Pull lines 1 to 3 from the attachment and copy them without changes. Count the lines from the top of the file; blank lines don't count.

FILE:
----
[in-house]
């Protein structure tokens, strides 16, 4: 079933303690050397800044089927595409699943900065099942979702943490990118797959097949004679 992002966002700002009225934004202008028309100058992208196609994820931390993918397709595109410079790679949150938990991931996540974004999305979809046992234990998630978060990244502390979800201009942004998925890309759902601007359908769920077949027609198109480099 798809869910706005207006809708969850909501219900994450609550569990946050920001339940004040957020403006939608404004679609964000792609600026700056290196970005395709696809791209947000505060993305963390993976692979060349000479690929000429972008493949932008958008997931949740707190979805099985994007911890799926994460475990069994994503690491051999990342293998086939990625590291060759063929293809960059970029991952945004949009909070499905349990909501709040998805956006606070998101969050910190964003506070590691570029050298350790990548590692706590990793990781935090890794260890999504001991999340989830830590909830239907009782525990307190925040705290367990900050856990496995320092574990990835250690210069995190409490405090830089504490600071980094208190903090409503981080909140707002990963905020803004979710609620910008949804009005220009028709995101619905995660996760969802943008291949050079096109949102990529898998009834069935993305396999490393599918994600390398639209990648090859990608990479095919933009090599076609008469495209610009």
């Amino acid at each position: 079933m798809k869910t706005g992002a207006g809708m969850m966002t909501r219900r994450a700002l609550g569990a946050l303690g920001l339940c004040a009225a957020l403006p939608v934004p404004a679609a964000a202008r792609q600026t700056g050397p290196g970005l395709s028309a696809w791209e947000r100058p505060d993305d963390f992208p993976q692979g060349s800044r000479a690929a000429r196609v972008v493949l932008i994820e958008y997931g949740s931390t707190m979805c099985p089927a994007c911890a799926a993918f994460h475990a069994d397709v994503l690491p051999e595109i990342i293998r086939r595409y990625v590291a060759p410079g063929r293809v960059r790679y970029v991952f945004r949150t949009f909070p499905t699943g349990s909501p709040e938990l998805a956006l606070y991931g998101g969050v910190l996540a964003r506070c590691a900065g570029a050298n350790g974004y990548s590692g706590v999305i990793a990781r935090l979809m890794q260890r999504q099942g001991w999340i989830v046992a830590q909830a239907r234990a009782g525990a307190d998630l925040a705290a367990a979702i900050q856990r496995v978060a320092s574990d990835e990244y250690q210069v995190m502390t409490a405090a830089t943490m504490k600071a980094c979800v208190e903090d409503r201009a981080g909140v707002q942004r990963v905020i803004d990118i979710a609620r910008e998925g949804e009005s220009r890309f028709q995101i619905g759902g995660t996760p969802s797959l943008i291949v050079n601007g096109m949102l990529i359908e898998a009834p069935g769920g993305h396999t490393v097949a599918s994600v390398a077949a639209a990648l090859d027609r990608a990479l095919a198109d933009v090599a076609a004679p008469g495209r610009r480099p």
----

[in-house]
């Protein structure tokens, strides 16, 4: 079933303690050397800044089927595409699943900065099942979702943490990118797959097949004679 992002966002700002009225934004202008028309100058992208196609994820931390993918397709595109410079790679949150938990991931996540974004999305979809046992234990998630978060990244502390979800201009942004998925890309759902601007359908769920077949027609198109480099 798809869910706005207006809708969850909501219900994450609550569990946050920001339940004040957020403006939608404004679609964000792609600026700056290196970005395709696809791209947000505060993305963390993976692979060349000479690929000429972008493949932008958008997931949740707190979805099985994007911890799926994460475990069994994503690491051999990342293998086939990625590291060759063929293809960059970029991952945004949009909070499905349990909501709040998805956006606070998101969050910190964003506070590691570029050298350790990548590692706590990793990781935090890794260890999504001991999340989830830590909830239907009782525990307190925040705290367990900050856990496995320092574990990835250690210069995190409490405090830089504490600071980094208190903090409503981080909140707002990963905020803004979710609620910008949804009005220009028709995101619905995660996760969802943008291949050079096109949102990529898998009834069935993305396999490393599918994600390398639209990648090859990608990479095919933009090599076609008469495209610009």
């Amino acid at each position: 079933m798809k869910t706005g992002a207006g809708m969850m966002t909501r219900r994450a700002l609550g569990a946050l303690g920001l339940c004040a009225a957020l403006p939608v934004p404004a679609a964000a202008r792609q600026t700056g050397p290196g970005l395709s028309a696809w791209e947000r100058p505060d993305d963390f992208p993976q692979g060349s800044r000479a690929a000429r196609v972008v493949l932008i994820e958008y997931g949740s931390t707190m979805c099985p089927a994007c911890a799926a993918f994460h475990a069994d397709v994503l690491p051999e595109i990342i293998r086939r595409y990625v590291a060759p410079g063929r293809v960059r790679y970029v991952f945004r949150t949009f909070p499905t699943g349990s909501p709040e938990l998805a956006l606070y991931g998101g969050v910190l996540a964003r506070c590691a900065g570029a050298n350790g974004y990548s590692g706590v999305i990793a990781r935090l979809m890794q260890r999504q099942g001991w999340i989830v046992a830590q909830a239907r234990a009782g525990a307190d998630l925040a705290a367990a979702i900050q856990r496995v978060a320092s574990d990835e990244y250690q210069v995190m502390t409490a405090a830089t943490m504490k600071a980094c979800v208190e903090d409503r201009a981080g909140v707002q942004r990963v905020i803004d990118i979710a609620r910008e998925g949804e009005s220009r890309f028709q995101i619905g759902g995660t996760p969802s797959l943008i291949v050079n601007g096109m949102l990529i359908e898998a009834p069935g769920g993305h396999t490393v097949a599918s994600v390398a077949a639209a990648l090859d027609r990608a990479l095919a198109d933009v090599a076609a004679p008469g495209r610009r480099p």